The hilliest part of the country, Vidzeme conjures up images of desolately cold winters, soft-spoken seniors engaged in cross-country skiing, as well as dainty houses with slowly smoking chimneys crowding the small but culturally influential towns of Cēsis and Valmiera.
Vidzeme is also my highland home where I'll have to return when the coming sea-rise swallows the capital. The good news is that, apparently, there'll be plenty of craft beer around when that dreaded day comes.
The guided day tour organized by Rīga's Beer District – an extension of their tour of the capital – offers proof of Latvia's steadily growing craft beer world and takes you from the heart of Rīga's hipster district near Miera iela to three selected breweries, starting with Valmiermuiža around an hour and a half away from the capital.
After a sleepy drive through the northern edge of the Gauja National Park, marked by an amusing look at the history of beer and its place in Latvia, courtesy of the guide, the tour proper starts off right outside Valmiera at the Valmiermuižas alus – alus means beer – brewery situated by the ruins of the eponymous manor, a notable seat of Baltic Germans who have markedly influenced local beer production since their arrival in the 13th century.
Its spacious former granary has been turned into a classy restaurant, on the second story of which is a beer tap room that also serves as a tasting place.
Craft beer in Latvia
- 55 craft breweries in 2018, with 10 established last year and 5 expected to open in 2019
- Most are located in Vidzeme
- 200 varieties of local craft beer in 2018
- Local Baltic porter recognized across the world
Beer tours could become Latvia's whiskey tours, so it goes, and beer could become Latvia's whiskey. That would, of course, make Vidzeme Latvia's Highlands. As you can see, Ruņģis is big on parallels.
After a thorough look at the brewery, which is apparently popular with foreigners as about 3,000 of its 9,000 guests came from abroad last year, we were ushered into the tasting room.
Tiny tulip glasses were brought, filled with substances ranging from amber to lacquer-black, as Ruņģis presented a crash course in beer tasting (or enjoying, as we were encouraged to say instead).
To mention just one, their classic dark lager, which can be said to taste like liquid rye bread, is a perfect wintry drink, calorie- and otherwise, and, at the back of your mouth, leaves a sated feeling of satisfaction, like of having perfectly executed a withering comeback.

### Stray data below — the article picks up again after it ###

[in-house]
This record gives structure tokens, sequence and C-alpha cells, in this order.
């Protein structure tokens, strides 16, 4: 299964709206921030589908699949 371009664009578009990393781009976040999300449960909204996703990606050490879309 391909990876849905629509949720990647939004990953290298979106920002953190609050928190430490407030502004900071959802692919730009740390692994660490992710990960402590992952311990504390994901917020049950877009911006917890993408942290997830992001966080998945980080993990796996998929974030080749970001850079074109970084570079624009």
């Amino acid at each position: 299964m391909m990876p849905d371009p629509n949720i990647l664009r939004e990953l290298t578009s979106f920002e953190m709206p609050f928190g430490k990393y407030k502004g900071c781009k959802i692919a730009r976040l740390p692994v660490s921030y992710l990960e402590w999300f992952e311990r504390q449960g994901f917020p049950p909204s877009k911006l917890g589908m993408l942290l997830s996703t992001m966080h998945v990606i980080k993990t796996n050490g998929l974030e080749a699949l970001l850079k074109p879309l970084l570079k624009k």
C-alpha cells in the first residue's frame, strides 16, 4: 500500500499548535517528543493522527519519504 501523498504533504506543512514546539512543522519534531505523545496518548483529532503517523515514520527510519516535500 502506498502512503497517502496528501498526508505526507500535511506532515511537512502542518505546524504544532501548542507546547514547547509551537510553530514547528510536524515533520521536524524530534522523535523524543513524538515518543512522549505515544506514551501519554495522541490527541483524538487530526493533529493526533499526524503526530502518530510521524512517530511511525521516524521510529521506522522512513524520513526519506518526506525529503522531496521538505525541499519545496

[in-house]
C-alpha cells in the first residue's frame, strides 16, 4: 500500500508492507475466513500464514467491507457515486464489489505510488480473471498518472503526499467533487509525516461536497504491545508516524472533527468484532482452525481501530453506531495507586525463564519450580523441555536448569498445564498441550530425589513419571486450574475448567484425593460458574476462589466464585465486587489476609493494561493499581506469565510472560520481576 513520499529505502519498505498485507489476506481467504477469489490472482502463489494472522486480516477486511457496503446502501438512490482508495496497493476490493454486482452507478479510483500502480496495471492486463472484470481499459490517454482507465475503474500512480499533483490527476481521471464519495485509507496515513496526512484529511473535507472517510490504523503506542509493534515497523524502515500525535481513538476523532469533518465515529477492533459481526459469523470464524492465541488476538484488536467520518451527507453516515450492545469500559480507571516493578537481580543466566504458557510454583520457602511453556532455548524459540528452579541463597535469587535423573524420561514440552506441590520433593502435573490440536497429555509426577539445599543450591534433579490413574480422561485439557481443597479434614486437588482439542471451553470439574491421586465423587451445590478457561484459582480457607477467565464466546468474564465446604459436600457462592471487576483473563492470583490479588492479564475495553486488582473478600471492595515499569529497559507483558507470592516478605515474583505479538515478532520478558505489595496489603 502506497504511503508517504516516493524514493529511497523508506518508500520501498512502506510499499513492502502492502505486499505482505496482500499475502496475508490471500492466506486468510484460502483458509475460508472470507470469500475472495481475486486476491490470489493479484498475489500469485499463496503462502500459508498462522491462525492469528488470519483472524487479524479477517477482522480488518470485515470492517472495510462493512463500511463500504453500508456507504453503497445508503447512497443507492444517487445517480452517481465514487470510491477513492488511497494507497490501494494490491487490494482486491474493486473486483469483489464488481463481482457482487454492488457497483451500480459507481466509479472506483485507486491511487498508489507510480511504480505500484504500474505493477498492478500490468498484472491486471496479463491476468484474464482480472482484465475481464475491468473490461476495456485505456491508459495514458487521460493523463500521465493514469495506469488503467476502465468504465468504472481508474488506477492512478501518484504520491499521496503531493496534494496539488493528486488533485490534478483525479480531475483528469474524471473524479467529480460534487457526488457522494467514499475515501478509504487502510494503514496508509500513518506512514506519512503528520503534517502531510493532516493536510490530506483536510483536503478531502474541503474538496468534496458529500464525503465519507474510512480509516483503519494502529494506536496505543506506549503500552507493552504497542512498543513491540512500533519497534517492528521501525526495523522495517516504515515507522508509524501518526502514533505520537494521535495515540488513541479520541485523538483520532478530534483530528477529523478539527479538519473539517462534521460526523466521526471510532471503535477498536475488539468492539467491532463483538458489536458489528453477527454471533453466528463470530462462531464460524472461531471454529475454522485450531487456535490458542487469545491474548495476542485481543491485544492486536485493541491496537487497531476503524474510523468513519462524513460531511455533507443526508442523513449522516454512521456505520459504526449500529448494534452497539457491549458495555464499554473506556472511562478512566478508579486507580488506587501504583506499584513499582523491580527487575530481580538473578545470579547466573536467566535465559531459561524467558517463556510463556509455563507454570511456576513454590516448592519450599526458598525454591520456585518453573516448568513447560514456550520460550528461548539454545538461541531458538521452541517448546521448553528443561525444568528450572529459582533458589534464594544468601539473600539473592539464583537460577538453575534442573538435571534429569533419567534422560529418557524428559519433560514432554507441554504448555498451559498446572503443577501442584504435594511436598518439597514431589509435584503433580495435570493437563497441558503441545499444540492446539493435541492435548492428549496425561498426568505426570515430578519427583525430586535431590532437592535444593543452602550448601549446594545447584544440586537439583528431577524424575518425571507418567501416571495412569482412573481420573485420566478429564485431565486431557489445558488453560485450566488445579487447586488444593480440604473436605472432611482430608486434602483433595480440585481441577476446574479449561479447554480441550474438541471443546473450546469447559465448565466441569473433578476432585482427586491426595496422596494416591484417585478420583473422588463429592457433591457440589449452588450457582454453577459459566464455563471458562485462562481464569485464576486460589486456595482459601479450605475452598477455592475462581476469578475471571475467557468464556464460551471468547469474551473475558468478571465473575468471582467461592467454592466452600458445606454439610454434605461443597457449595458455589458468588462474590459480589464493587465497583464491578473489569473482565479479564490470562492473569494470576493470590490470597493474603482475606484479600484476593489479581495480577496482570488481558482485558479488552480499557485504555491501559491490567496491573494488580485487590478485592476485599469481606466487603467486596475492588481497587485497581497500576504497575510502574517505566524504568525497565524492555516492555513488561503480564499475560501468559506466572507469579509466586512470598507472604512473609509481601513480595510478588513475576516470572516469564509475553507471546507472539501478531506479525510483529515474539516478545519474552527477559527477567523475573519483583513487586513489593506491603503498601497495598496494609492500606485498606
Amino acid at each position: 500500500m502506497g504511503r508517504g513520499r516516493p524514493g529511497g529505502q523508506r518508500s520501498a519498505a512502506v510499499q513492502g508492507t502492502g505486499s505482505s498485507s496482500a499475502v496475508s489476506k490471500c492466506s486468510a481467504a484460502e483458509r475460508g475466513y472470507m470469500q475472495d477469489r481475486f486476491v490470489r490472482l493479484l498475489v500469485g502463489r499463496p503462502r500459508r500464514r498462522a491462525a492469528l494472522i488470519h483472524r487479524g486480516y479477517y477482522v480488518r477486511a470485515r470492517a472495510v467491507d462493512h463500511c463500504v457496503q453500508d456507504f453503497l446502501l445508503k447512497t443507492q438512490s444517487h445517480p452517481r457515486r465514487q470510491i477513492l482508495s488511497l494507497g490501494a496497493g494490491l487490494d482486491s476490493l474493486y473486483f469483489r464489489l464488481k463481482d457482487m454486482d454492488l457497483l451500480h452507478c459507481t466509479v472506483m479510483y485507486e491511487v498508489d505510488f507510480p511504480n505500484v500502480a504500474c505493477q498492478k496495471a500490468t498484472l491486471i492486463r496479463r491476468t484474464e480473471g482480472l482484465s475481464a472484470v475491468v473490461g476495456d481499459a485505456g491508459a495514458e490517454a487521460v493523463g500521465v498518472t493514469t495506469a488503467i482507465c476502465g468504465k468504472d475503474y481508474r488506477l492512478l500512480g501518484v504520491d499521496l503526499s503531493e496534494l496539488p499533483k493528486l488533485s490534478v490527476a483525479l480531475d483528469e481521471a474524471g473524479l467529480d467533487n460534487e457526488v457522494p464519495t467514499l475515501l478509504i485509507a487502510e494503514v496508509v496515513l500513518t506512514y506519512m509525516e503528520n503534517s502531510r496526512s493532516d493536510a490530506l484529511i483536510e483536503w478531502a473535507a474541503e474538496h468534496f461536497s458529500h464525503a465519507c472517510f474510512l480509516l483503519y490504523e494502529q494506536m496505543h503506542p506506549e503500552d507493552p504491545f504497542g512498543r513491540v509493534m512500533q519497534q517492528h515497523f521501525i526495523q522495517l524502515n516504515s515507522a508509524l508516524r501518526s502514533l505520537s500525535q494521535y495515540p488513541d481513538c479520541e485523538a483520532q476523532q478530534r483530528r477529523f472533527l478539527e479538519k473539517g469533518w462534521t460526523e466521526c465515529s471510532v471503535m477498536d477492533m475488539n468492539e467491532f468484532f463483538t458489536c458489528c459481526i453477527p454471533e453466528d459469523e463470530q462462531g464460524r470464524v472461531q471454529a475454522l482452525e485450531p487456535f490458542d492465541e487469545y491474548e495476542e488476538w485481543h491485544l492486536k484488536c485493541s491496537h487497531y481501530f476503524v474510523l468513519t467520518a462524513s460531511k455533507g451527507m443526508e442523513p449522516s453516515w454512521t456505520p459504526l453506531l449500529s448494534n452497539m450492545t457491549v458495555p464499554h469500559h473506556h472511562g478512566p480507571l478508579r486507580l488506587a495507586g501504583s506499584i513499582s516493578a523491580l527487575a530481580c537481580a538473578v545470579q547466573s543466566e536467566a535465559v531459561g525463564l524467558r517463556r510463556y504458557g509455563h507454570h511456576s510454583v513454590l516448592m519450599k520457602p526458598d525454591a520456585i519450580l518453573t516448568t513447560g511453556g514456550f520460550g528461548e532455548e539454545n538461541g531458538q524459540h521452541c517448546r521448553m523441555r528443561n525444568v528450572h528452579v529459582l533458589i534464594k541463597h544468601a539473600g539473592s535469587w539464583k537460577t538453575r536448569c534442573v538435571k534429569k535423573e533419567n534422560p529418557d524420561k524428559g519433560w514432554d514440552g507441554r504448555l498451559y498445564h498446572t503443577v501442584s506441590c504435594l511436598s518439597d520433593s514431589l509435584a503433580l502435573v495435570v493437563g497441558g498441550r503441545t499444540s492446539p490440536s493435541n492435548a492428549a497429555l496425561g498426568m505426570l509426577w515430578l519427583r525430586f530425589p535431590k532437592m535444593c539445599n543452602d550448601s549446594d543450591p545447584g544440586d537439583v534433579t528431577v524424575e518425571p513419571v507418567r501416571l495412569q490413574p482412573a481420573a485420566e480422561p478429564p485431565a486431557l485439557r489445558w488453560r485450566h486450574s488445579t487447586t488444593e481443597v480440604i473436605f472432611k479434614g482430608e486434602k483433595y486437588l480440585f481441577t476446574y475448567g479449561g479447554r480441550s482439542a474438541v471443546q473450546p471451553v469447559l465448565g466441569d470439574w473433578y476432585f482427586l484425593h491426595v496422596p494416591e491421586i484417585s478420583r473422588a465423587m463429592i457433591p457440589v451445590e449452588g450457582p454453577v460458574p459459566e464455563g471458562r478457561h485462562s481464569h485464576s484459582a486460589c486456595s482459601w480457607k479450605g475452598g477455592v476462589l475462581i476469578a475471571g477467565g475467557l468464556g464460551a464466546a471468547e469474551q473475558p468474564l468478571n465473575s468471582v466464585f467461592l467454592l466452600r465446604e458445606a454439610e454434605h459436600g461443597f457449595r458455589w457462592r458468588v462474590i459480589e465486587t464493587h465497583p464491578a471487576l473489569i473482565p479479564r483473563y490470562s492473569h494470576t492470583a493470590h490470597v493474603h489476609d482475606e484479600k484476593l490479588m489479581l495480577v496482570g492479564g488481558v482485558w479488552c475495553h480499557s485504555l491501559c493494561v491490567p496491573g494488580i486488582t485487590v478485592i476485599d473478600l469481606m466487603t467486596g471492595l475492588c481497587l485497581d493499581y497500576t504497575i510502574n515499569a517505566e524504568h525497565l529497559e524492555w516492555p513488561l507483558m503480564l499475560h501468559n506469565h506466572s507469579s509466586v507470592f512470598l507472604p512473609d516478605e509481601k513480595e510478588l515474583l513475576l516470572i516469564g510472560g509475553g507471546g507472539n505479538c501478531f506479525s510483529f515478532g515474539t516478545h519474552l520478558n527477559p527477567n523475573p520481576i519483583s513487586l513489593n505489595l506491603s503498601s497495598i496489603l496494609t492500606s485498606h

You can expect appropriate snacks, such as Latvian garlic bread (don't confuse it with anything store-bought) as well as incredible malt caramels in your degustation experience.
As concerns the Valmiermuižas brand, there is a thread of benign patriotism running through Ruņģis' presentation. He'd like beer to again be present through the three fateful occasions (godi) of Latvian life – christenings, weddings and funerals – just as he'd like to have beer presented to visiting diplomats in lieu of French wine. May that come to pass!
The emphasis on tradition is laudable, though you can overdo it. Heralding Valmiermuiža as the birthplace of the Moravian Church in Latvia – the fraternity did a wonderful job of promoting literacy and as such is part of the national consciousness – you can easily overlook the fact that church brothers also launched the first local temperance campaigns.
Where to find Valmiermuižas: Any decent bar, and your local Rimi.
Tales of the will-o'-the-wisp
The bus then rolls through the town of Valmiera, with its funny rib-cage bridge over the river Gauja, for a half-an-hour drive to Malduguns (the name means will-o'-the-wisp) brewery at Rauna.
Founded by poet Krišjānis Zeļģis – his second book of poems was just released in English – it looks much more a one-man operation (to be precise, seven people work there). After the glamour of Valmiermuižas, the contrast upon entering the brewery, situated in an old factory building, is a bit like going straight from a chandeliered Jazz-Age ball to a warehouse rave.